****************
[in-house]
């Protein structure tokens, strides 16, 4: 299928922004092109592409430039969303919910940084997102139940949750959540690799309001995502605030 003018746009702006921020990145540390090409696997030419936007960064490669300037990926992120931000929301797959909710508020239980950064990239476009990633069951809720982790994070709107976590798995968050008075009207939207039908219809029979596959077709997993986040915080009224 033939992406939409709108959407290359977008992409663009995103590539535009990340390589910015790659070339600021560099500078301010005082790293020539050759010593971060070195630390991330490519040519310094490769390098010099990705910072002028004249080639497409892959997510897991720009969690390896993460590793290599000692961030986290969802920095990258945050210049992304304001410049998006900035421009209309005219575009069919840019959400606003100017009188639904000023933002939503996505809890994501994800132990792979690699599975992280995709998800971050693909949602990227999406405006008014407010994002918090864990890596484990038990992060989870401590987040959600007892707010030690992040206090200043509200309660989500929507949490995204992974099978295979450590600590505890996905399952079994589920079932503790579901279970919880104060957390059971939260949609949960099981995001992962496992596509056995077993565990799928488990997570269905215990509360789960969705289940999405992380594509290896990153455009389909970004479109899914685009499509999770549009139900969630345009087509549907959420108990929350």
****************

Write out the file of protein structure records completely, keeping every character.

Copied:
[in-house]
């Protein structure tokens, strides 16, 4: 299928922004092109592409430039969303919910940084997102139940949750959540690799309001995502605030 003018746009702006921020990145540390090409696997030419936007960064490669300037990926992120931000929301797959909710508020239980950064990239476009990633069951809720982790994070709107976590798995968050008075009207939207039908219809029979596959077709997993986040915080009224 033939992406939409709108959407290359977008992409663009995103590539535009990340390589910015790659070339600021560099500078301010005082790293020539050759010593971060070195630390991330490519040519310094490769390098010099990705910072002028004249080639497409892959997510897991720009969690390896993460590793290599000692961030986290969802920095990258945050210049992304304001410049998006900035421009209309005219575009069919840019959400606003100017009188639904000023933002939503996505809890994501994800132990792979690699599975992280995709998800971050693909949602990227999406405006008014407010994002918090864990890596484990038990992060989870401590987040959600007892707010030690992040206090200043509200309660989500929507949490995204992974099978295979450590600590505890996905399952079994589920079932503790579901279970919880104060957390059971939260949609949960099981995001992962496992596509056995077993565990799928488990997570269905215990509360789960969705289940999405992380594509290896990153455009389909970004479109899914685009499509999770549009139900969630345009087509549907959420108990929350």